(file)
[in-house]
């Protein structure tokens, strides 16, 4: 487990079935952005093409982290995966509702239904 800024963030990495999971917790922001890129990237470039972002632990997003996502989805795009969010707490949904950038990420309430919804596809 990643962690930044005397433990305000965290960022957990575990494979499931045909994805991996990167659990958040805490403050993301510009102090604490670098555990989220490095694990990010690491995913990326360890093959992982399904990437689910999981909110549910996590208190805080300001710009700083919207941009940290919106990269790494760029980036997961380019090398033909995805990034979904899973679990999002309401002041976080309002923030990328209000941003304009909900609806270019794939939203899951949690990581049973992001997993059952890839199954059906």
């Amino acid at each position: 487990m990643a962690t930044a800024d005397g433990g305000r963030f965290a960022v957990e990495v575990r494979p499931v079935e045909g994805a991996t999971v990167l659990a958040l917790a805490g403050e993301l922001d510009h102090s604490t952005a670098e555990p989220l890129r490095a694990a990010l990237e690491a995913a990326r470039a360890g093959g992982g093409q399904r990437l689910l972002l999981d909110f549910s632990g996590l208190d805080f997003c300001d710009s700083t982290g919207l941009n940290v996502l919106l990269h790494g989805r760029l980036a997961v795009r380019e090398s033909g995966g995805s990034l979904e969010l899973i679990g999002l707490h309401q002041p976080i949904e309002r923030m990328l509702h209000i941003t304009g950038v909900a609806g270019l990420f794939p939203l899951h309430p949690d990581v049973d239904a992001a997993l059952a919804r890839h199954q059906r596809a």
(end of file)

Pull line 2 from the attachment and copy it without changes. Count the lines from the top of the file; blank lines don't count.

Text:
């Protein structure tokens, strides 16, 4: 487990079935952005093409982290995966509702239904 800024963030990495999971917790922001890129990237470039972002632990997003996502989805795009969010707490949904950038990420309430919804596809 990643962690930044005397433990305000965290960022957990575990494979499931045909994805991996990167659990958040805490403050993301510009102090604490670098555990989220490095694990990010690491995913990326360890093959992982399904990437689910999981909110549910996590208190805080300001710009700083919207941009940290919106990269790494760029980036997961380019090398033909995805990034979904899973679990999002309401002041976080309002923030990328209000941003304009909900609806270019794939939203899951949690990581049973992001997993059952890839199954059906």